Pope Francis came out swinging a few weeks back with his encyclical on the environment, “On Care for Our Common Home.” It’s a beautifully written document though, with 246 numbered paragraphs, hardly a quick read. The encyclical challenges us all to be better stewards of the Earth, but it also serves another benefit: it’s bound to make conservative politicians squirm because of the conflict it presents for them, which provides entertainment for the rest of us.
We’ve already seen some politicians—men of faith, mind you—distancing themselves from the pope on this subject, and we’ll likely see more doing the same.
Pope Francis touched on every environmental issue you can think of: our disposable economy, climate change, pollution, our extravagance and waste, the extinction of species, the deforestation of the Amazon and Congo jungles, the destruction of coral reefs, diminishing sources of fresh water. You name it, his encyclical covered it. And the pope is very clear about who is causing these problems: man and our unbridled use of technology.
Francis doesn’t hold back on what he sees as a lack of political leadership and his belief that priority is “given to speculation and the pursuit of financial gain, which fail to take the context into account, let alone the effects on human dignity and the natural environment.” The pope’s ultimate concern is that as resources diminish and pollution increases, the poor will suffer the most.
Francis is blunt in his criticism. The “excluded,” the poor, that is, are given little attention, because those who have the power to create change “are far removed from the poor, with little direct contact with their problems. They live and reason from the comfortable position of a high level of development and a quality of life well beyond the reach of the majority of the world’s population.”
The reaction from politicians? “I hope I’m not going to get castigated for saying this by my priest back home, but I don’t get economic policy from my bishops or my cardinals or my pope,” former governor Jeb Bush said on Fox. “And I’d like to see what he says as it relates to climate change and how that connects to these broader, deeper issue before I pass judgment. But I think religion ought to be about making us better as people and less about things that end up getting in the political realm.”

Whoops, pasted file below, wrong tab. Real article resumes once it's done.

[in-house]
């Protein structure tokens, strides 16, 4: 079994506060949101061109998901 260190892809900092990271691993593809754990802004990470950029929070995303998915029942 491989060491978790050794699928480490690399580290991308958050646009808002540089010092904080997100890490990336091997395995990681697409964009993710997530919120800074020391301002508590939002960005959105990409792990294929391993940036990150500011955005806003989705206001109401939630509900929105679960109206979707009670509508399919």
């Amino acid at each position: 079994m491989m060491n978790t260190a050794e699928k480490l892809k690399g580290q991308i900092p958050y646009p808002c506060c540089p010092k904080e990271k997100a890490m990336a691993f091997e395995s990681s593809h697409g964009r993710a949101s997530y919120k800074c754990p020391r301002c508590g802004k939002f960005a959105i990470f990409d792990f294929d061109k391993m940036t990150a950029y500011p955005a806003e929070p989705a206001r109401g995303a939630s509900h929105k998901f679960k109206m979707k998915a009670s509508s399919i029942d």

“I don’t want to be disrespectful, but I don’t consider him an expert on environmental issues,” said Texas Rep. Joe Barton, a senior Republican on the Energy and Commerce Committee. According to U.S. News & World Report, Barton’s “comment was echoed by a number of other Republicans.” U.S. News reported that Sens. Ted Cruz, R-Texas, and Rand Paul, R-Ky., did not respond to requests for comment or avoided answering questions on the subject.
Here’s the rub for Bush and Barton. They characterize the encyclical as an intrusion by Pope Francis into the worlds of politics and science, but Francis is approaching the subject from a spiritual point of view. He is telling us what we need to do as children of God.
Note to Jeb Bush: I agree with your statement, “Religion ought to be about making us better as people.” Hello! That’s the idea behind the encyclical.
The encyclical begins with a simple statement: the Earth is “our common home” and “like a sister with whom we share our life and a beautiful mother who opens her arms to embrace us. … This sister now cries out to us because of the harm we have inflicted on her by our irresponsible use and abuse of the goods with which God has endowed her.”
Pope Francis tells us our “human life is grounded in three fundamental and closely intertwined relationships: with God, with our neighbor and with the earth itself.” It is this third relationship we have abused. Francis isn’t pretending to be a scientist. He is talking as a man of God and exhorting us to regard Earth as something that belongs to God, not man.
I’m not here to proselytize. My point is the fundamental conflict the pope is creating for conservative politicians who claim to be men of God.
Bush, who is Catholic, and Barton, who appears to have some religious background, have missed entirely what Francis is saying. And, apparently, Cruz and Paul, who talk about God in their lives—Cruz has said, “God isn’t done with America yet,” and Paul claims to have found Jesus—don’t know what to say.
None of these politicians can come out in the open and agree with the pope. Why? Their supporters likely don’t want to hear that we must address the environmental problems we have created and be more attentive to the poor. No one’s ever won an election on that platform.
The pope will be in Washington, D.C., in September, which should make for great political theater. We’ll see President Barack Obama embrace the pope for his encyclical while conservatives try to figure out how they can be men of faith yet distance themselves from what the pope says about man’s obligation to Mother Earth. This will be interesting.
Jack D’Aurora writes for considerthisbyjd.com
To subscribe to this blog, use the subscribe box at http://www.considerthisbyjd.com.